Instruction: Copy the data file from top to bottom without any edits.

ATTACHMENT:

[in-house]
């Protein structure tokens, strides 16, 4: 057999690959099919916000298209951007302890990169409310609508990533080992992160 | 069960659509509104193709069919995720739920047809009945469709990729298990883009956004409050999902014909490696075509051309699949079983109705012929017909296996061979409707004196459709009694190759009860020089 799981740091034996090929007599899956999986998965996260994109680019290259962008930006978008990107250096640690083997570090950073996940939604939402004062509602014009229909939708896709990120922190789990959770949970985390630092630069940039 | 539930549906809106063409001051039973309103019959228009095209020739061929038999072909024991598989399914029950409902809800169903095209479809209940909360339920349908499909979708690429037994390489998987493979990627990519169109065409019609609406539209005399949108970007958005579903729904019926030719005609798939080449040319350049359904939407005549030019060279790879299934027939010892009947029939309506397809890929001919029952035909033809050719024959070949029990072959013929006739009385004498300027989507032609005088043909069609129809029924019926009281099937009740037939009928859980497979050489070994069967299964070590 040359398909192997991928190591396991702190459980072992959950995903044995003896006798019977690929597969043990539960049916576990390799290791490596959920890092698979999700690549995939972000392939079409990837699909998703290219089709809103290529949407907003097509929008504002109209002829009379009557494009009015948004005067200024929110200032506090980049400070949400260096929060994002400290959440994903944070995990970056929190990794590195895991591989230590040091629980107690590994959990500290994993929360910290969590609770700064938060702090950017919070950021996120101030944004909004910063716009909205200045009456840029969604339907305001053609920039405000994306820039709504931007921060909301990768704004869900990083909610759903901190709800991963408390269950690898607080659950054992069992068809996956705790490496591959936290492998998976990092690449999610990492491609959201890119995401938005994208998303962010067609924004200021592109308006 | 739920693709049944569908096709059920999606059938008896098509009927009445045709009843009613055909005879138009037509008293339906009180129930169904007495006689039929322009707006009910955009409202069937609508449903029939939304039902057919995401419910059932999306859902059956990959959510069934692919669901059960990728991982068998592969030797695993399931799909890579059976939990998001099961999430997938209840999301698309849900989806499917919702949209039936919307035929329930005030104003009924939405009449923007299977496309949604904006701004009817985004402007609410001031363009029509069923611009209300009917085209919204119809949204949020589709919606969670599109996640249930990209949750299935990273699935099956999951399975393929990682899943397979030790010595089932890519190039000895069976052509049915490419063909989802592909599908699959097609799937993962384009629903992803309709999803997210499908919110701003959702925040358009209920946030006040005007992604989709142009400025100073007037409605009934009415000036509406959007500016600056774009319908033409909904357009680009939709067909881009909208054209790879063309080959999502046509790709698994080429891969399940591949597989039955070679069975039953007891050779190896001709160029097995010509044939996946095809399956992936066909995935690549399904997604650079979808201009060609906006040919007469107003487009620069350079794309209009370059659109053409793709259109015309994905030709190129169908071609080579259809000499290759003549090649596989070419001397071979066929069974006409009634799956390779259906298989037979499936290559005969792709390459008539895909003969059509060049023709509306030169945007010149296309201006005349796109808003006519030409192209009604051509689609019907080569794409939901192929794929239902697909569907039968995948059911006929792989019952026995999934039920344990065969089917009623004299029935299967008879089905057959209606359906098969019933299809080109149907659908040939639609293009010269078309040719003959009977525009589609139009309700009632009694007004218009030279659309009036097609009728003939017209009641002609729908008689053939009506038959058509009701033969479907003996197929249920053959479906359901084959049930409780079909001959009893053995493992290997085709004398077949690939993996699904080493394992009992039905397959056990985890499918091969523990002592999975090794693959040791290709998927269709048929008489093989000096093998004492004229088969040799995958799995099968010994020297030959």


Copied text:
[in-house]
């Protein structure tokens, strides 16, 4: 057999690959099919916000298209951007302890990169409310609508990533080992992160 | 069960659509509104193709069919995720739920047809009945469709990729298990883009956004409050999902014909490696075509051309699949079983109705012929017909296996061979409707004196459709009694190759009860020089 799981740091034996090929007599899956999986998965996260994109680019290259962008930006978008990107250096640690083997570090950073996940939604939402004062509602014009229909939708896709990120922190789990959770949970985390630092630069940039 | 539930549906809106063409001051039973309103019959228009095209020739061929038999072909024991598989399914029950409902809800169903095209479809209940909360339920349908499909979708690429037994390489998987493979990627990519169109065409019609609406539209005399949108970007958005579903729904019926030719005609798939080449040319350049359904939407005549030019060279790879299934027939010892009947029939309506397809890929001919029952035909033809050719024959070949029990072959013929006739009385004498300027989507032609005088043909069609129809029924019926009281099937009740037939009928859980497979050489070994069967299964070590 040359398909192997991928190591396991702190459980072992959950995903044995003896006798019977690929597969043990539960049916576990390799290791490596959920890092698979999700690549995939972000392939079409990837699909998703290219089709809103290529949407907003097509929008504002109209002829009379009557494009009015948004005067200024929110200032506090980049400070949400260096929060994002400290959440994903944070995990970056929190990794590195895991591989230590040091629980107690590994959990500290994993929360910290969590609770700064938060702090950017919070950021996120101030944004909004910063716009909205200045009456840029969604339907305001053609920039405000994306820039709504931007921060909301990768704004869900990083909610759903901190709800991963408390269950690898607080659950054992069992068809996956705790490496591959936290492998998976990092690449999610990492491609959201890119995401938005994208998303962010067609924004200021592109308006 | 739920693709049944569908096709059920999606059938008896098509009927009445045709009843009613055909005879138009037509008293339906009180129930169904007495006689039929322009707006009910955009409202069937609508449903029939939304039902057919995401419910059932999306859902059956990959959510069934692919669901059960990728991982068998592969030797695993399931799909890579059976939990998001099961999430997938209840999301698309849900989806499917919702949209039936919307035929329930005030104003009924939405009449923007299977496309949604904006701004009817985004402007609410001031363009029509069923611009209300009917085209919204119809949204949020589709919606969670599109996640249930990209949750299935990273699935099956999951399975393929990682899943397979030790010595089932890519190039000895069976052509049915490419063909989802592909599908699959097609799937993962384009629903992803309709999803997210499908919110701003959702925040358009209920946030006040005007992604989709142009400025100073007037409605009934009415000036509406959007500016600056774009319908033409909904357009680009939709067909881009909208054209790879063309080959999502046509790709698994080429891969399940591949597989039955070679069975039953007891050779190896001709160029097995010509044939996946095809399956992936066909995935690549399904997604650079979808201009060609906006040919007469107003487009620069350079794309209009370059659109053409793709259109015309994905030709190129169908071609080579259809000499290759003549090649596989070419001397071979066929069974006409009634799956390779259906298989037979499936290559005969792709390459008539895909003969059509060049023709509306030169945007010149296309201006005349796109808003006519030409192209009604051509689609019907080569794409939901192929794929239902697909569907039968995948059911006929792989019952026995999934039920344990065969089917009623004299029935299967008879089905057959209606359906098969019933299809080109149907659908040939639609293009010269078309040719003959009977525009589609139009309700009632009694007004218009030279659309009036097609009728003939017209009641002609729908008689053939009506038959058509009701033969479907003996197929249920053959479906359901084959049930409780079909001959009893053995493992290997085709004398077949690939993996699904080493394992009992039905397959056990985890499918091969523990002592999975090794693959040791290709998927269709048929008489093989000096093998004492004229088969040799995958799995099968010994020297030959």